Tony Blair: eligible people who refuse Covid vaccine are 'idiots'

Former UK PM argues that unvaccinated should be persuaded rather than hit with heavy measures

Live updates: follow the latest news on Covid-19 variant Omicron

Unvaccinated people who do not have a medical reason to avoid taking a Covid-19 shot are “idiots”, former UK prime minister Tony Blair has said.

But he argued that people should be persuaded to take the vaccine rather than be slapped with “heavy-handed” measures.

“Frankly, if you’re not vaccinated at the moment and you’re eligible and you’ve got no health reason for not being vaccinated, you’re not just irresponsible. I mean, you’re an idiot,” Mr Blair told Times Radio.

“I’m sorry, I mean, that is, truthfully, you are. Because this Omicron variant is so contagious, if you’re unvaccinated and you’re in circulation, you’re going to get it. And … that is going to put a lot of strain on the health service.”

About five million people remain unvaccinated in the UK — about 10 per cent of the eligible population.

“We shouldn’t target these people who are unvaccinated in a heavy-handed way, but we should be trying to go after them and persuade them,” Mr Blair said.

“There may be all sorts of reasons, but honestly it is in their own interest, never mind the public interest, for them to get vaccinated.”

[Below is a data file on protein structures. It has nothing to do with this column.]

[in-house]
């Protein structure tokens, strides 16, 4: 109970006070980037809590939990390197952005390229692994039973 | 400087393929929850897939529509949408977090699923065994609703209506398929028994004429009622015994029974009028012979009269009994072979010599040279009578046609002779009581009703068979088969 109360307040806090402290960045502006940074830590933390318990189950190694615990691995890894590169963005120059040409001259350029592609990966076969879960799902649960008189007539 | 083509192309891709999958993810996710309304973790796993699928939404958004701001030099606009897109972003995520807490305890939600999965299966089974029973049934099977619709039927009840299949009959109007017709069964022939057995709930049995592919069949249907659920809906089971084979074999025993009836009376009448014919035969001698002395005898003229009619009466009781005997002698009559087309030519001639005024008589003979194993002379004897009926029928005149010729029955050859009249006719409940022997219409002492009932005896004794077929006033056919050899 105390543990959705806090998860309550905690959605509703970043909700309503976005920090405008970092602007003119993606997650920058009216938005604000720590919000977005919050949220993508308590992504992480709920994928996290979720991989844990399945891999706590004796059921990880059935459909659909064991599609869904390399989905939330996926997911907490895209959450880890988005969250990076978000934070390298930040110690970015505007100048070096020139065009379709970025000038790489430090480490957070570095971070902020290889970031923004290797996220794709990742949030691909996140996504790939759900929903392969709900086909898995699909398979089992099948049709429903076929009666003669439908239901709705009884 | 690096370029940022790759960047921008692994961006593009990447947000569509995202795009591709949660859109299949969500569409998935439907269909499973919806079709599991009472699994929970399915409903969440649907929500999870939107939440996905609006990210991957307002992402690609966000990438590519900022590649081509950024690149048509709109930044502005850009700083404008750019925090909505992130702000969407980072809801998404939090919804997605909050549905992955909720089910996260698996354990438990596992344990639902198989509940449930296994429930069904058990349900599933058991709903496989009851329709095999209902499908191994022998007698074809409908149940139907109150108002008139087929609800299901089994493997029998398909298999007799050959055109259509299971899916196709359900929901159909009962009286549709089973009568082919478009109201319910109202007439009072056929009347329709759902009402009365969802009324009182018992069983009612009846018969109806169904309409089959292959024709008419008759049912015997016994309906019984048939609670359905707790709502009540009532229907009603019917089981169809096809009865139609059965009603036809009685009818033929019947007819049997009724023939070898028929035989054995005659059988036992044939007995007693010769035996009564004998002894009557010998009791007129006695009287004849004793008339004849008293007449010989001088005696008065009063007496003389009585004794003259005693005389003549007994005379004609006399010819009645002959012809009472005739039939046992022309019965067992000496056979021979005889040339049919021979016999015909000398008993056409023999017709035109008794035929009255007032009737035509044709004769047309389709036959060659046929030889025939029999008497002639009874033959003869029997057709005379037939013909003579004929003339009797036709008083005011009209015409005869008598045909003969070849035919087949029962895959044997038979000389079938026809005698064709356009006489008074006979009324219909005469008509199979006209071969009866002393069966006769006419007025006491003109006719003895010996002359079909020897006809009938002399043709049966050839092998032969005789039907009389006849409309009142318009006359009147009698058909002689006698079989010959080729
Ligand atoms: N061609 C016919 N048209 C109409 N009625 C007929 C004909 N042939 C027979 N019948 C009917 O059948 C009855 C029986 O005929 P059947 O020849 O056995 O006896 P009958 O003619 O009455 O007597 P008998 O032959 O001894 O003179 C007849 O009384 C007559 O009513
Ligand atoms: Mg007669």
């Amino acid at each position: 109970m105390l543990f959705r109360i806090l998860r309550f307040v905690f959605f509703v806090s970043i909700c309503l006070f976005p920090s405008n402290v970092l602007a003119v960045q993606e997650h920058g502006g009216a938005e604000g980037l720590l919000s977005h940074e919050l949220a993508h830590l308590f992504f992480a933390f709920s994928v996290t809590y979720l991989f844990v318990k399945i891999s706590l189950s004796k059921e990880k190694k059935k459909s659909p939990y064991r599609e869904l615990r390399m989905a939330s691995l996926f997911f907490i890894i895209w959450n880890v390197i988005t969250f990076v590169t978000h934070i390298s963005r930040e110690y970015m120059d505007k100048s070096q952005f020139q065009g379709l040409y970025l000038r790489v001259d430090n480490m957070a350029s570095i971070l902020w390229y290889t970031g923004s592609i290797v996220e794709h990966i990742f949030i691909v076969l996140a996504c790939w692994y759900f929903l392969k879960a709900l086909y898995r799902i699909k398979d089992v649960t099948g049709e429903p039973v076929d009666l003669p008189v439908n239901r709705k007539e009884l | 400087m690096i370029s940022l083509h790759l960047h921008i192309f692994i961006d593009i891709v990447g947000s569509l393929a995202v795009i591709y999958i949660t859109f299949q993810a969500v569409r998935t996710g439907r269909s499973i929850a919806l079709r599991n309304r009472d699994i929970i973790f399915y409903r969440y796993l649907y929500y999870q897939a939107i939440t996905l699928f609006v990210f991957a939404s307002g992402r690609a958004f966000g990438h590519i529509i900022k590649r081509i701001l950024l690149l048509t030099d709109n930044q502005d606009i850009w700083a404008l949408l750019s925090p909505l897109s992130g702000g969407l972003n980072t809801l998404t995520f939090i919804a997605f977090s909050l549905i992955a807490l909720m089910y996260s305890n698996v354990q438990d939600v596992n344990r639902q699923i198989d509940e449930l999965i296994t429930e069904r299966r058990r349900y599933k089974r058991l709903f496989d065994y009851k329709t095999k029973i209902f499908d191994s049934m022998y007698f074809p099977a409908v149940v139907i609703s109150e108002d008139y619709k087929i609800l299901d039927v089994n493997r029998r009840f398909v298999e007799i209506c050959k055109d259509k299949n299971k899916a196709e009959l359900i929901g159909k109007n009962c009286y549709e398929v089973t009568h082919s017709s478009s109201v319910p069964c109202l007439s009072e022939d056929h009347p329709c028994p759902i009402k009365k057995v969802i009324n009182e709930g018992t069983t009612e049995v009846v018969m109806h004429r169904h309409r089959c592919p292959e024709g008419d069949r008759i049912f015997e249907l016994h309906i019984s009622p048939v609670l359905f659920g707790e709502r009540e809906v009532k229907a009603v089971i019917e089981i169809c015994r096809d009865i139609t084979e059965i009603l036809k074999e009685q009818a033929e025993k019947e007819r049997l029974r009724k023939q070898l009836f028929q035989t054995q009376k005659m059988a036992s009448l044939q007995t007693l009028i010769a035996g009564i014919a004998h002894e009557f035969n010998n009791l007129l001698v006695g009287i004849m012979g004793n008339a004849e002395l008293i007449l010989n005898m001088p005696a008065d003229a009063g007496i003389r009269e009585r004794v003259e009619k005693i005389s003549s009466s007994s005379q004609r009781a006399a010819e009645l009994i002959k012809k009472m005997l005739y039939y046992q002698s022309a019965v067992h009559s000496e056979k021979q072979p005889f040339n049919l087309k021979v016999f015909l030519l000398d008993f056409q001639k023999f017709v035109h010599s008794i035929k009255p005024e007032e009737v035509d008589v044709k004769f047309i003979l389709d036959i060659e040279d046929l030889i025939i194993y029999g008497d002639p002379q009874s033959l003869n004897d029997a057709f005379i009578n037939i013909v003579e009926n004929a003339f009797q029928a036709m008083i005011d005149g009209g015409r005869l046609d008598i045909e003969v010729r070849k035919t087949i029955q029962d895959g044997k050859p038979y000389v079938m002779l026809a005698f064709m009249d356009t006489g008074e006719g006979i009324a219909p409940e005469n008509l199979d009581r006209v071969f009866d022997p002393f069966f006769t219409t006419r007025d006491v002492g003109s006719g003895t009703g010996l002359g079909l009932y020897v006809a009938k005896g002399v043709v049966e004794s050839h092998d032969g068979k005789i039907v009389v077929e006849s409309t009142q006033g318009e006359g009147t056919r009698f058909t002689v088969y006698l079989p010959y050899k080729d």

His comments came as the UK's drug regulator, the Medicines and Healthcare products Regulatory Agency, said low-dose Covid-19 shots should be offered to vulnerable children aged 5-11.

Mr Blair criticised the delay in deciding whether to vaccinate people under the age of 12.

“I don’t know what we’re waiting for,” he said, speaking before the MHRA announcement.

The Archbishop of Canterbury, the senior bishop in the Church of England, said receiving a Covid vaccine is a “moral issue”.

“Now, obviously, there are some people who, for health reasons, can’t be vaccinated — different question — but it’s not about me and my rights to choose,” he said.

“It’s about how I love my neighbour. Vaccination reduces my chances — doesn’t eliminate — but it reduces my chances of getting ill, and reducing my chances of getting ill reduces my chances of infecting others. It’s very simple.”

Updated: December 22nd 2021, 3:16 PM